Around the country, train services are returning to normal timetables. Not though on Transport for Wales, where services along the Marches line have been halved. This leading to overcrowded carriages and an increased risk of Covid-19 transmission.
Notifications such as the one above at Ludlow rail station a few days ago are no use if overcrowded trains are only running hourly. If you are on your way to an essential meeting or hospital appointment you will have no choice but to get the train even if it is overcrowded.
At the end of 2019, there were 26 trains from Ludlow to Shrewsbury. Now, there are just 18 trains a day at intervals of 52 minutes to 69 minutes. There are no longer through trains to North Wales and passengers must change at Shrewsbury.
I am concerned that the service along the Borders will remain one train an hour, not the three trains every two hours it once was. In the week that the Rail Operators Group launched “Let’s get back on track” to encourage people to get back on board, Transport for Wales should tell us what its plans are to get its trains out of the sidings and back on the tracks.
As the country has begun to open up and people are travelling more for work, medical appointments and leisure, it is essential that our trains are brought back to normal. There might be a small or occasional reduction in services due to Covid-19, but with the rules on self-isolation relaxed for the double vaccinated it is surely now possible to run a full timetable.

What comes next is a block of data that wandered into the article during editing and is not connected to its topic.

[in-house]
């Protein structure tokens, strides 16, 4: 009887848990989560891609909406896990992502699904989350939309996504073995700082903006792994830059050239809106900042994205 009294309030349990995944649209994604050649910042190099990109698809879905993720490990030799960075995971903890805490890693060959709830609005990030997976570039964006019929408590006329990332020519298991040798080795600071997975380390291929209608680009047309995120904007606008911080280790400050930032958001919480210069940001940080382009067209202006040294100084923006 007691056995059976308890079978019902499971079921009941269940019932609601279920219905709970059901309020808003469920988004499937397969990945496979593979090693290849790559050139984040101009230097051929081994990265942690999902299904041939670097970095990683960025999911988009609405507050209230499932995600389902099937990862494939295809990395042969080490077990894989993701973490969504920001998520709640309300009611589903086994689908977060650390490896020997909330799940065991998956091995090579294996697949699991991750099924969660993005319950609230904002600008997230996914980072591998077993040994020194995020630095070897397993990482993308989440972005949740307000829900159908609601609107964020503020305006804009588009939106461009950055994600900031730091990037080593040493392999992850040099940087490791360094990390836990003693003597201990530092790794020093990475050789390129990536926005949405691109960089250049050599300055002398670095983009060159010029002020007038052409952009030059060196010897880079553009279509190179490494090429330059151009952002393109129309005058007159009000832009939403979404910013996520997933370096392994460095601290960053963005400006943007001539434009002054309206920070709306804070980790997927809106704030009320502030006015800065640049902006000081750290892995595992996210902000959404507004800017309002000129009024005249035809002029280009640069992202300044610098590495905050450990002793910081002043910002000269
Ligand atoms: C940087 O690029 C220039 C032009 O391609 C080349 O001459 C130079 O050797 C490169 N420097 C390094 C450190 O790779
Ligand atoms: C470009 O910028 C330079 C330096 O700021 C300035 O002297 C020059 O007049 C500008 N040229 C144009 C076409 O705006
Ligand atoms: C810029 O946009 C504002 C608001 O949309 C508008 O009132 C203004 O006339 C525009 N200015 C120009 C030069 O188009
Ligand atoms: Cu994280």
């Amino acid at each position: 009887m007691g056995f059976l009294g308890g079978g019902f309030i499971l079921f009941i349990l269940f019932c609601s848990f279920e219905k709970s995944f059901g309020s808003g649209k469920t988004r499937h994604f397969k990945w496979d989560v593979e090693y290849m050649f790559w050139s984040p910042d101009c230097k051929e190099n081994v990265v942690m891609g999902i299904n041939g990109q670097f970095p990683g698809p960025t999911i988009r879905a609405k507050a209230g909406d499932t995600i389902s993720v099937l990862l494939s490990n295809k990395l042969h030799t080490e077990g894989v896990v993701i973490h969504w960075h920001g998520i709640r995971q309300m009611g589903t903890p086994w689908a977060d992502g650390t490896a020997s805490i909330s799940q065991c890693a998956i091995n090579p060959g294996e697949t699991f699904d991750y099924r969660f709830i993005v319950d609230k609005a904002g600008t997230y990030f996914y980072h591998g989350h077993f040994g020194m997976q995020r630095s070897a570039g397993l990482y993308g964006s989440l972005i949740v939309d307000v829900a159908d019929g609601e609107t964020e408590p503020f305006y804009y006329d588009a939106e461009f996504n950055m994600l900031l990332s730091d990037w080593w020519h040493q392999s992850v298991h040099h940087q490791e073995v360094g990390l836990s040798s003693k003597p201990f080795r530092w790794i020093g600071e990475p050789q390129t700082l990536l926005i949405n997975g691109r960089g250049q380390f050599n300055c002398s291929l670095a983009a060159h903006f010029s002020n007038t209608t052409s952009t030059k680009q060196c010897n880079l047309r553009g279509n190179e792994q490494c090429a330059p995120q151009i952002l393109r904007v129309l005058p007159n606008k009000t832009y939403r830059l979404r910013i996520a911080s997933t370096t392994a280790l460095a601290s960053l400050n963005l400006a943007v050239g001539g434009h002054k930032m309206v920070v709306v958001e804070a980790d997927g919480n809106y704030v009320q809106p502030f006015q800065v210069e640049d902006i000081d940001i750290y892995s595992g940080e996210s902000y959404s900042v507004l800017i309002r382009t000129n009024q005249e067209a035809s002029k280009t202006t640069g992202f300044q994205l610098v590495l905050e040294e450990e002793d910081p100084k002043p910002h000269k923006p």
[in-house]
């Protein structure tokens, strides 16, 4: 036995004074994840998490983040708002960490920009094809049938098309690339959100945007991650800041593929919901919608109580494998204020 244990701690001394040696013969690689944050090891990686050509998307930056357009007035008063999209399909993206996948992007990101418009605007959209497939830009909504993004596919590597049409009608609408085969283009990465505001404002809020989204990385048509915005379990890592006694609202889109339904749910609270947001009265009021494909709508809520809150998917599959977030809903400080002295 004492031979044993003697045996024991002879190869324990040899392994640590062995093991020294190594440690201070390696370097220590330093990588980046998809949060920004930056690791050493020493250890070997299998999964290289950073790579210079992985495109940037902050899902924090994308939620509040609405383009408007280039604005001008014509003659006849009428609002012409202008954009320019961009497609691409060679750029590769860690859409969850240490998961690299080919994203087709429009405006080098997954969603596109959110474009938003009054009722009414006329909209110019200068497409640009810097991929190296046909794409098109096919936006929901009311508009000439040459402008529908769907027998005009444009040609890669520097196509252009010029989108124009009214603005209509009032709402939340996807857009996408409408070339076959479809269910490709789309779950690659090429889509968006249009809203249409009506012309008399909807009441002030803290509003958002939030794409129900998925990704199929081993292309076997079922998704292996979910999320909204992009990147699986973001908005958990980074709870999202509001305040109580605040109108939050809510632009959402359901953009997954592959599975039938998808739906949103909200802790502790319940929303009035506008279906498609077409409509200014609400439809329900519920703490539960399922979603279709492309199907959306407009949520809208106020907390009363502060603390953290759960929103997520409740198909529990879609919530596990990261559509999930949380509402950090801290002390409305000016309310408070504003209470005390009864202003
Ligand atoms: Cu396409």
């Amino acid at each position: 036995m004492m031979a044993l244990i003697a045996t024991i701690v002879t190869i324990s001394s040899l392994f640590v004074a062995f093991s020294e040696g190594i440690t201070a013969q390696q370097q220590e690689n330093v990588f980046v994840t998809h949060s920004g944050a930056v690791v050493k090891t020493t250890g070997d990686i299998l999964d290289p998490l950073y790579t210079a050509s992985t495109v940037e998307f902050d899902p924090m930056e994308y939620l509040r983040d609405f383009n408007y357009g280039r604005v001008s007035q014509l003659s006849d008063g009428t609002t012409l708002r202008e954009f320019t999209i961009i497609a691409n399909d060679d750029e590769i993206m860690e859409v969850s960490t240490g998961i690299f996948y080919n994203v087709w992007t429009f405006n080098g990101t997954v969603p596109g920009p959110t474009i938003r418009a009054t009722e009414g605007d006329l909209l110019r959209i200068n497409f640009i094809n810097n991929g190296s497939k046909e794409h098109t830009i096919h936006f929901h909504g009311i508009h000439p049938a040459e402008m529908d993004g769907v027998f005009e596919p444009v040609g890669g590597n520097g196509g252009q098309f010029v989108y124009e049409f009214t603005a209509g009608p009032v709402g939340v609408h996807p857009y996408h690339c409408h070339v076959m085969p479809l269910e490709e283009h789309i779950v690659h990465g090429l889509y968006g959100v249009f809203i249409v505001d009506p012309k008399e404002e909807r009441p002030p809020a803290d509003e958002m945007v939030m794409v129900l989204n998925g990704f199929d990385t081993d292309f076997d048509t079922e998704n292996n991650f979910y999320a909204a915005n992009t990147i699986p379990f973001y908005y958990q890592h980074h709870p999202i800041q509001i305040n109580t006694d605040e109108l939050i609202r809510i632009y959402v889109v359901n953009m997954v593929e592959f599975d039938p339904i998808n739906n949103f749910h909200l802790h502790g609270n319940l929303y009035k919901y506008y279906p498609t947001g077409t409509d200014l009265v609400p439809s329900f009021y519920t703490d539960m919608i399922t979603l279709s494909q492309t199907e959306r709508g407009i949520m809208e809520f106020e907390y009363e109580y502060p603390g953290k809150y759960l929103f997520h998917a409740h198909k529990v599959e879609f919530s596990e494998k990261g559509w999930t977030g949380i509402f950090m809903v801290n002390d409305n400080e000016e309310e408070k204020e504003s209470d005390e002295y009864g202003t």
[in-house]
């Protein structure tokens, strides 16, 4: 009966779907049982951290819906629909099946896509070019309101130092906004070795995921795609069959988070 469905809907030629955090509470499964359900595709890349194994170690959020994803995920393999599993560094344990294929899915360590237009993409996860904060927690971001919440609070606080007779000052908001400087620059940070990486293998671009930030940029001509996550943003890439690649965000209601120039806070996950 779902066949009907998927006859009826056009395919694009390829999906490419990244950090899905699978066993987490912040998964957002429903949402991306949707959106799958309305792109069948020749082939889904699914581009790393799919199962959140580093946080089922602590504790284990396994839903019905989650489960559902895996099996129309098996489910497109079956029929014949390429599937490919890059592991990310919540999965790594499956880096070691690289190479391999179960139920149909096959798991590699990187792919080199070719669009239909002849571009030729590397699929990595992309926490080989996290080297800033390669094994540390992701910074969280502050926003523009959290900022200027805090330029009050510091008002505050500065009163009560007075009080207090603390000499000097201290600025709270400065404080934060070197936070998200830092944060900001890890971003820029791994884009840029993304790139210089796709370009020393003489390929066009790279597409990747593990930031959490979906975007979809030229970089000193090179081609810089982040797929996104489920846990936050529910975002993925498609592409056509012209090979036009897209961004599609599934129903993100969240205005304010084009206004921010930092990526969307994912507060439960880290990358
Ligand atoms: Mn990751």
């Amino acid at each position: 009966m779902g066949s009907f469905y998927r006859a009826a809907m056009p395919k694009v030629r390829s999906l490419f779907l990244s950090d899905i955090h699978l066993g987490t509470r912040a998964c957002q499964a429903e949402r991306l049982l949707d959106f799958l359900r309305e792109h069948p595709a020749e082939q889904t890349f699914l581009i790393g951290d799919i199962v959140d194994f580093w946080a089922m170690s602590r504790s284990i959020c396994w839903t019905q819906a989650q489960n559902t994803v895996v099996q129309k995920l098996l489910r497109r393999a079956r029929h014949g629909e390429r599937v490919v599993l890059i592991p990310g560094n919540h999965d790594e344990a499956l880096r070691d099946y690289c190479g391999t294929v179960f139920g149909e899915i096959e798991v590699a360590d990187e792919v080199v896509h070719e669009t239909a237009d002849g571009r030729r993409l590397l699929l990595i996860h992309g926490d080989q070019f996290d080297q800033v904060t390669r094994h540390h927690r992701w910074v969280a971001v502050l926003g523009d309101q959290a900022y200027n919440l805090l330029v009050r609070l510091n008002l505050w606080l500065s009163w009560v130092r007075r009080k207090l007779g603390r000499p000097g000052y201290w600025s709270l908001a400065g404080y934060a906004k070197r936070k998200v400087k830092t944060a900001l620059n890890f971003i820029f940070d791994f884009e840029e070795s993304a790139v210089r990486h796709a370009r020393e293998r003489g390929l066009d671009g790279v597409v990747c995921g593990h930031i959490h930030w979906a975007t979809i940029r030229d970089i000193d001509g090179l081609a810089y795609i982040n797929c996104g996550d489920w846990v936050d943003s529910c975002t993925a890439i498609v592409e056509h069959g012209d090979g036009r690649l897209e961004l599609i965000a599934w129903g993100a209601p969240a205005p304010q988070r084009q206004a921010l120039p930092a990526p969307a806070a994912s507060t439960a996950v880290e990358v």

At the end of 2019, there were 26 trains from Ludlow to Shrewsbury a day with trains running at intervals of 31 minutes to 64 minutes. Now, there are just 18 trains a day at intervals of 52 minutes to 69 minutes. There are no longer through trains to North Wales and passengers must change at Shrewsbury, making the long transit from Platform 4 to Platform 5.
This week the Rail Delivery Group, which represents operators, began a marketing campaign with the strapline “Let’s get back on track” with TV and online advertisements scheduled to run until the beginning of September. The group cited research by WPI Economics that found train passengers travelling for leisure spend on average £107 per trip on things like shops, restaurants and hotels, generating £46bn for businesses. It is important that we attract a slice of that spend to the Marches and towns like Ludlow. But that will be difficult while limited services serve our area.
The lack of trains is driving more people onto the roads. It is getting people out of the habit of travelling by train. That’s going in the wrong direction on the path towards net zero and driving down our carbon emissions.
Transport for Wales needs to act quickly and restore a normal timetable. If it fails to do so, I fear we will never see a return to a more frequent service. Those holding the purse strings will argue that there is not a high level of usage and no justification for a return to a more frequent service. That’s a self-fulfilling argument. There will never be a return high level of usage unless there are enough trains to allow people to travel comfortably, not sitting in corridors outside the toilet.
A failure to restore a full service will damage the economy across the Marches and beyond. It is time for Transport for Wales to get its trains out of the sidings and back on the tracks.